You and Thomas Keller ... he said he tries not to waste any part of the animal to respect it ... due largely to his early-life experience doing in a rabbit.

              Maybe they use little pigs ... like George Clooney's. Baby pigs ... like .. uh, Babe ... they went through alot of piglets filming that movie. I know, I know ... no pigs were harmed in the filming of the picture. Used pigs were sent to live happy lives on farms ... oh, wait ... hope that wasn't KC Farmland.

              1. re: rworange

                I'm sure no piglets were harmed making that movie! (Border Collies are another issue entirely -- lots of people went out and got Border Collies for their kids after seeing Babe, and then found out they're not really suitable for most families and dumped them).

                It was the flat shape of the bone as well as the size that made me curious. According to this, a pig's ulna is much larger than its radius, so maybe these are made from the radius bones.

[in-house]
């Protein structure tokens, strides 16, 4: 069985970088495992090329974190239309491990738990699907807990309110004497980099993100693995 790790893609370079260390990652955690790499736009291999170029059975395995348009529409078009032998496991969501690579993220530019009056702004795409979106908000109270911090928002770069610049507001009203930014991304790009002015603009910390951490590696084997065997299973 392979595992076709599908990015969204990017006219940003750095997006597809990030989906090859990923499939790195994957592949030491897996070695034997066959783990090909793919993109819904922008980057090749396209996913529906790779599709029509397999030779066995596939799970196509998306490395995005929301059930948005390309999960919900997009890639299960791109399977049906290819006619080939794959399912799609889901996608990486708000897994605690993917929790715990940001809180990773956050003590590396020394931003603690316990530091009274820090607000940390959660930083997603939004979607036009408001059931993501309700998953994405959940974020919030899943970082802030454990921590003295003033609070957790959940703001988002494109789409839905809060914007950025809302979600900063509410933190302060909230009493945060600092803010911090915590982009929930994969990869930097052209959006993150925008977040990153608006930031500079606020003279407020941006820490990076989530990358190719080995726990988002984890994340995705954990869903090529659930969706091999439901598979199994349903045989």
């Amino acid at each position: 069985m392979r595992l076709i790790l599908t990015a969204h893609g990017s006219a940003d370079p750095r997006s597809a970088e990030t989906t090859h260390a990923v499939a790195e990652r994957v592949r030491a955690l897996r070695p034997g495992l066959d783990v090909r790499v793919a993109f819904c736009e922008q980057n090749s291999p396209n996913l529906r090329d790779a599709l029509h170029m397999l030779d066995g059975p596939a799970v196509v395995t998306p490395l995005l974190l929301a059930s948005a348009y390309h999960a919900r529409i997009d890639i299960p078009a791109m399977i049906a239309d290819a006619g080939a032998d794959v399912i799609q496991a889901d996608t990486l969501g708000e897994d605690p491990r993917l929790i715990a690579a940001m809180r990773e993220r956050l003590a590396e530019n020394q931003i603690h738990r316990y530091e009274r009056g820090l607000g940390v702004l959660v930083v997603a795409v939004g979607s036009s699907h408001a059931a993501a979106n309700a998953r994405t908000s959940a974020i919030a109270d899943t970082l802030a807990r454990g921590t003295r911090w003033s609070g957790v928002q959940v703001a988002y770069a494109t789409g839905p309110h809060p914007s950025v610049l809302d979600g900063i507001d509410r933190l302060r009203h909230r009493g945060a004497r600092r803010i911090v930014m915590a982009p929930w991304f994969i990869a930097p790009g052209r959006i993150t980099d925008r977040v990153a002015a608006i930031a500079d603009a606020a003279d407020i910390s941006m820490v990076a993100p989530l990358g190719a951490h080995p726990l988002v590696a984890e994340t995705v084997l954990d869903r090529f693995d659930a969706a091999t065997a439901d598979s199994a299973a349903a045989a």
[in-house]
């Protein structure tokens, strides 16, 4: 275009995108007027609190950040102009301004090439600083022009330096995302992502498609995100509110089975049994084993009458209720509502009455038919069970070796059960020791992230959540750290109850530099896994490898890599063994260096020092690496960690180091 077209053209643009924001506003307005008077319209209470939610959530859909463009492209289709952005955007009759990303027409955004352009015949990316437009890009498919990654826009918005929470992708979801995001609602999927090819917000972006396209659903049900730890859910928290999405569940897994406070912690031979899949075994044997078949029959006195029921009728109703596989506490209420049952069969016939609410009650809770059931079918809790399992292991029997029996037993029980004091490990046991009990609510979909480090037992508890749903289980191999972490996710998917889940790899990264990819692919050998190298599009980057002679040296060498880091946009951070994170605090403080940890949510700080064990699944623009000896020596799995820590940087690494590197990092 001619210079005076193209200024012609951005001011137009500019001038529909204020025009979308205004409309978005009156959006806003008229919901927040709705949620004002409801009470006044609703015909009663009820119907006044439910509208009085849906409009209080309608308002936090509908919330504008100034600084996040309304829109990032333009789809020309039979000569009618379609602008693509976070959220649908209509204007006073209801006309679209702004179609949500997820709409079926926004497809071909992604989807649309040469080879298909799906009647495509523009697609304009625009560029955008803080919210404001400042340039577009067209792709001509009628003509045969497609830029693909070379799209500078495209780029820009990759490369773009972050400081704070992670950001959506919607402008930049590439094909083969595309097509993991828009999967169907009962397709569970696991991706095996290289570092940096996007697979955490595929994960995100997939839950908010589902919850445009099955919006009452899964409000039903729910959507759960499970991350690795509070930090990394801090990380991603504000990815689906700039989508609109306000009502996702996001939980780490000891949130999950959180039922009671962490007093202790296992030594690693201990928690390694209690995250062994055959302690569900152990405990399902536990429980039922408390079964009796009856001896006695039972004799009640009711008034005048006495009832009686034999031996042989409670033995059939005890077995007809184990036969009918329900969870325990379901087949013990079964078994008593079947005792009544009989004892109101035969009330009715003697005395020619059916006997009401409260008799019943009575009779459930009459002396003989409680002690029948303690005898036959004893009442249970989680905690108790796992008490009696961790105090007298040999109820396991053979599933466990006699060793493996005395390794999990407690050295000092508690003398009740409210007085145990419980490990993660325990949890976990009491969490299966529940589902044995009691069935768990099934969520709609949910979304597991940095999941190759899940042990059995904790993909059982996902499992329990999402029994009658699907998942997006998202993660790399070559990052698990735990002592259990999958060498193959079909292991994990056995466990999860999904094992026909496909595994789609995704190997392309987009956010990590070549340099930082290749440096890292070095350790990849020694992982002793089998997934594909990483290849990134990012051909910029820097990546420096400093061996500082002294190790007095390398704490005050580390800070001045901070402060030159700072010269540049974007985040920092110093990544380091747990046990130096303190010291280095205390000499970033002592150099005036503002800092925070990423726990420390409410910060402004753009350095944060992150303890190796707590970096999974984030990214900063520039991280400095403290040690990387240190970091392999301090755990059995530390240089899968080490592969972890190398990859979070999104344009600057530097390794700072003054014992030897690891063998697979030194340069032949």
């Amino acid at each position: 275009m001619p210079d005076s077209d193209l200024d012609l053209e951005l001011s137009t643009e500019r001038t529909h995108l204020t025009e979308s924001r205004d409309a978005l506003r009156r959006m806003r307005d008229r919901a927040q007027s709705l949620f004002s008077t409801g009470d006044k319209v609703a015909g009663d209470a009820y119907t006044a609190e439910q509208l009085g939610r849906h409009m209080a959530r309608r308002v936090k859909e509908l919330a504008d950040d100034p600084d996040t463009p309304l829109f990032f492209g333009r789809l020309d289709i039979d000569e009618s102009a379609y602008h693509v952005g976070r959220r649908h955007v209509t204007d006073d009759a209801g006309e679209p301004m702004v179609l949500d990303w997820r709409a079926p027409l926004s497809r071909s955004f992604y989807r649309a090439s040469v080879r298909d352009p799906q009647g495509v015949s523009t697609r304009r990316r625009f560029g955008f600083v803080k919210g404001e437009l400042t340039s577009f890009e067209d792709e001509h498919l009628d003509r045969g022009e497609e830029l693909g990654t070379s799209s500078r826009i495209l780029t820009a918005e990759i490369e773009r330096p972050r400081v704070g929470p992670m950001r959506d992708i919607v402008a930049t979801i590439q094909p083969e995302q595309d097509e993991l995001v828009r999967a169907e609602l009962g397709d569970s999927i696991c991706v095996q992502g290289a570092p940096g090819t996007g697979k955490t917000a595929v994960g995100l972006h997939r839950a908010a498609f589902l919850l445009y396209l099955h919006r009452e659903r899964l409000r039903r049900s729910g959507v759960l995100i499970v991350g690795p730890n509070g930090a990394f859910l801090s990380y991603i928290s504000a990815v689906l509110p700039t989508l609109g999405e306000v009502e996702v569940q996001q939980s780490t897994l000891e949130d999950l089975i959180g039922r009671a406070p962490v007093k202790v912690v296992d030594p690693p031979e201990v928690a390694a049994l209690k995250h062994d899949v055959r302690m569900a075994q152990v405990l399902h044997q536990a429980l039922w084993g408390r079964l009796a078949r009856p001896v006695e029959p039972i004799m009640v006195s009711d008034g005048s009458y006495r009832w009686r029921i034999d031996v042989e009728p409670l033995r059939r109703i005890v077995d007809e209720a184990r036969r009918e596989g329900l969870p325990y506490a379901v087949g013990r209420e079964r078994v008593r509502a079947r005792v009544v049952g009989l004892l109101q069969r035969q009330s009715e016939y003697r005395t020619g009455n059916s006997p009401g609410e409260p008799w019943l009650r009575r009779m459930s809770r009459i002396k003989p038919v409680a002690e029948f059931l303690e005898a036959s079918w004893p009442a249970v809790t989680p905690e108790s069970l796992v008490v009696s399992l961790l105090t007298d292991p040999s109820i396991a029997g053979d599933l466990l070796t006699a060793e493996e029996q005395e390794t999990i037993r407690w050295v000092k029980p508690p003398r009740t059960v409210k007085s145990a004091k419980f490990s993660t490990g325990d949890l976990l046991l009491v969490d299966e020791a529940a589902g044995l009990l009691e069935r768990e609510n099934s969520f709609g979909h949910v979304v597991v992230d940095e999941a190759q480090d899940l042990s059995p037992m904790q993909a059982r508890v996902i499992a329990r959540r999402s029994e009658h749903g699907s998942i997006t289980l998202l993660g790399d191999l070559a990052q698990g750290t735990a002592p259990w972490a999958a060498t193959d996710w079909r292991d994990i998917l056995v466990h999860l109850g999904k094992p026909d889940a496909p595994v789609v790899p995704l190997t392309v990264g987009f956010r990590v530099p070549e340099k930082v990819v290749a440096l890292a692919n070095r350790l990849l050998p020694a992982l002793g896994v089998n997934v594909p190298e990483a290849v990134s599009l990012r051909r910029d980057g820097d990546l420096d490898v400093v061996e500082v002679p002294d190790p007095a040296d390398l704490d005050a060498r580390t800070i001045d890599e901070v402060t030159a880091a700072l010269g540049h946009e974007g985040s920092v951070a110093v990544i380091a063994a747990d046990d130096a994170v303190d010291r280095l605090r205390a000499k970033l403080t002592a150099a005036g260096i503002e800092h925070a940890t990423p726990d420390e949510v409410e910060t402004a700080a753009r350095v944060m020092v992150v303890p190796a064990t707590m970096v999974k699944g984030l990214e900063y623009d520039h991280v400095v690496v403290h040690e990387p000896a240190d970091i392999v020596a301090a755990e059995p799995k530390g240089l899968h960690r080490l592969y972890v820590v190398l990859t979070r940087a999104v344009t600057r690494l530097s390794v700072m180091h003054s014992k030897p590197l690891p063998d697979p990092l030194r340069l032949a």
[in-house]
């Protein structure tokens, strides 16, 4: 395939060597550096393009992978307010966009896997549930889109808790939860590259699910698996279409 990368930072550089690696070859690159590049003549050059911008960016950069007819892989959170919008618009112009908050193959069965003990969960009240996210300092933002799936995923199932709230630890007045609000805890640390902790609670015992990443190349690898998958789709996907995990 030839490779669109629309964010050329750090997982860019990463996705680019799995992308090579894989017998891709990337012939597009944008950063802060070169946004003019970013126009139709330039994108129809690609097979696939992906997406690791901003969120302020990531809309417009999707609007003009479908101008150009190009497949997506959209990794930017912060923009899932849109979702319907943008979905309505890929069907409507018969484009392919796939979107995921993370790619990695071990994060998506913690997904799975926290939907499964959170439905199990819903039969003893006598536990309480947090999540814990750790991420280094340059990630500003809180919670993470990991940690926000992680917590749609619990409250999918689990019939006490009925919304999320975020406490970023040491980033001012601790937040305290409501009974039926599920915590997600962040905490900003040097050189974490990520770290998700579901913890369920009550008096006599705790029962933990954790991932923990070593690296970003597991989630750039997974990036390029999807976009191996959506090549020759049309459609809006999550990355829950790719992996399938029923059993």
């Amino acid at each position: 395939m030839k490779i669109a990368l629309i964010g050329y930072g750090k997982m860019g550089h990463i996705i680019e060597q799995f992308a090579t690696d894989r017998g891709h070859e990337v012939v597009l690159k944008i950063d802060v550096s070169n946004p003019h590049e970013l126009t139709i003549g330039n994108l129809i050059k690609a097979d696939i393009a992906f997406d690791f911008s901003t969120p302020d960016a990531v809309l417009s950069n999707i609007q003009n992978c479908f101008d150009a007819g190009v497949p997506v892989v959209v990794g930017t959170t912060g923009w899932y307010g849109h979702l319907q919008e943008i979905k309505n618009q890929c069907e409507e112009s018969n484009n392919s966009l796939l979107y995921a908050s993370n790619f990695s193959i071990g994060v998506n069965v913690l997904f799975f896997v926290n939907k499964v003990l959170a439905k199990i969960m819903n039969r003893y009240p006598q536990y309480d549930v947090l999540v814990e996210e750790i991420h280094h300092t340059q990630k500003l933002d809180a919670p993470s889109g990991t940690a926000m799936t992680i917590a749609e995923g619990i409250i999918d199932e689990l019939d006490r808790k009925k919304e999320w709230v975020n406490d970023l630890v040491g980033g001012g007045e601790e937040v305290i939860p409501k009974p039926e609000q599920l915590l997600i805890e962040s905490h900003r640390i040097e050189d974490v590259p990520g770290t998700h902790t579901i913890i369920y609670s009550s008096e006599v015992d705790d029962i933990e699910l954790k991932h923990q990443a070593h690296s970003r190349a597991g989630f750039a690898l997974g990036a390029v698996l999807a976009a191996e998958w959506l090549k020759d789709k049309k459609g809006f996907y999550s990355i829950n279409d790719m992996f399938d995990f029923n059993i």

1. re: Ruth Lafler

                  Yeah, actually I was surprised to read shank. When I first saw the picture I thought they might be some sort of rib with the meat not being so trimmed. if that is possible.

              2. re: Ruth Lafler

                I can't off the bat think of any terrestrial mammal that doesn't have two bones in each lower leg, both fore and aft. Yeah, those ARE kinda small shanks, so they'd have to be front ones, I suppose. What I'm interested in is finding a source for raw ones, as I have a veal-shank recipe I've been wanting to try, and I'd rather use pork than veal. I know they're available because of all the pork-shank dishes in Chinese restaurants, not to mention Enrique's awesome version down in Long Beach, but I just keep seeing boneless ones.

                1. re: Will Owen

                  If you go to a Chinese butcher, they'll have them (or get them for you).

                  1. re: Will Owen

                    My butcher has them. Called long pigs feet but he'll cut off the trotters. He's a Southern Maryland good old boy with a stall at Washington's Eastern Market, currently not open because the Market burned this Spring. He'll be back in business next month in a new temporary building that will house the vendors until the historic old Market is restored.
                    Find an old-style butcher who sells pigs feet. He can order the long version. Pork shanks are a dream!